When reporters get “news” from trade associations

4 Feb

On Saturday, the Mexican government agreed to require its farmers to raise the price of tomatoes they sell in the U.S. — in some cases the prices will more than double — after succumbing


to pressure from the U.S. government. The U.S. Commerce Department pursued the trade deal after the Obama Administration closed the U.S. tomato market to Mexican growers in September to pacify tomato farming operations in Florida, which had lobbied the government to protect its business interests. (You have to read between the lines in this Reuters story to figure out what happened.)

Here’s how Angie Goff of NBC Washington’s News4 Today reported the story on Sunday morning around 9:30:

Do you love tomatoes? If you do, we have some good news for you. Just hearing that the U.S. and Mexico tomato growers reached a tentative deal to keep those prices from doubling. Under the agreement, Mexico can raise the minimum price of tomatoes sold in the U.S. That should help American growers stay competitive. Fresh Produce Association of America warned prices could have spiked without that agreement.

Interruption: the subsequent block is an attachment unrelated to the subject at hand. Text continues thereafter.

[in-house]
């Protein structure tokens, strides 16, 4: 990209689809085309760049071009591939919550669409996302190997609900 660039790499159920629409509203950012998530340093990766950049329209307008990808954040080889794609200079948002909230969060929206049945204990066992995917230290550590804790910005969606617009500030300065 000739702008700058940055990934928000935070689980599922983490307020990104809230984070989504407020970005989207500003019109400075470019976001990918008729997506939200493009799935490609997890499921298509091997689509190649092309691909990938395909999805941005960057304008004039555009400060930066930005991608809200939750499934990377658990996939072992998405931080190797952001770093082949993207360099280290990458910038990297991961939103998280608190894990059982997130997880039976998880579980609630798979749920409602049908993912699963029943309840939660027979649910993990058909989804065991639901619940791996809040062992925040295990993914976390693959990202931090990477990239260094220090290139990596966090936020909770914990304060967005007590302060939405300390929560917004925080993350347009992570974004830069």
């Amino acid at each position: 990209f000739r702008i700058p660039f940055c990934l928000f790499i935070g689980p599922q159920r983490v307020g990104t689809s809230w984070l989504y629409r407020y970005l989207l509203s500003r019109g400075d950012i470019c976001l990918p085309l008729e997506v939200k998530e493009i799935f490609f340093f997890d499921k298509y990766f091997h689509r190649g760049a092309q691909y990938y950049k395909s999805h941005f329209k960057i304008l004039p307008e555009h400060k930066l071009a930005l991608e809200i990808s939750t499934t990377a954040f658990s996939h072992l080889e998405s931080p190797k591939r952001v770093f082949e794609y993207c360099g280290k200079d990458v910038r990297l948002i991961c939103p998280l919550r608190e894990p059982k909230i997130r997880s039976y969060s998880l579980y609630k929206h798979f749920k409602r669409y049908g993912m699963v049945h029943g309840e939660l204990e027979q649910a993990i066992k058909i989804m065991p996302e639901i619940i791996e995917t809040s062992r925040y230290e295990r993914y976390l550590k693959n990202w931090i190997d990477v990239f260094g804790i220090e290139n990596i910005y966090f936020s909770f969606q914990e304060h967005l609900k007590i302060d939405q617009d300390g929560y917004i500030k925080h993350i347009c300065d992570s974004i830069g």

So a deal in which Mexican farmers are forced to double the price of their tomatoes sold in the U.S. is presented as “good news” that will “keep (tomato) prices from doubling.”That’s what happens when reporters get their news from trade associations.


One Response to “When reporters get “news” from trade associations”


  1. Cuidado con las noticias provenientes de fuentes oficiales | Clases de Periodismo - February 4, 2013

    […] post en Rrkarpel.com nos recuerda qué pasa cuando los reporteros se conforman con la información que les brindan […]

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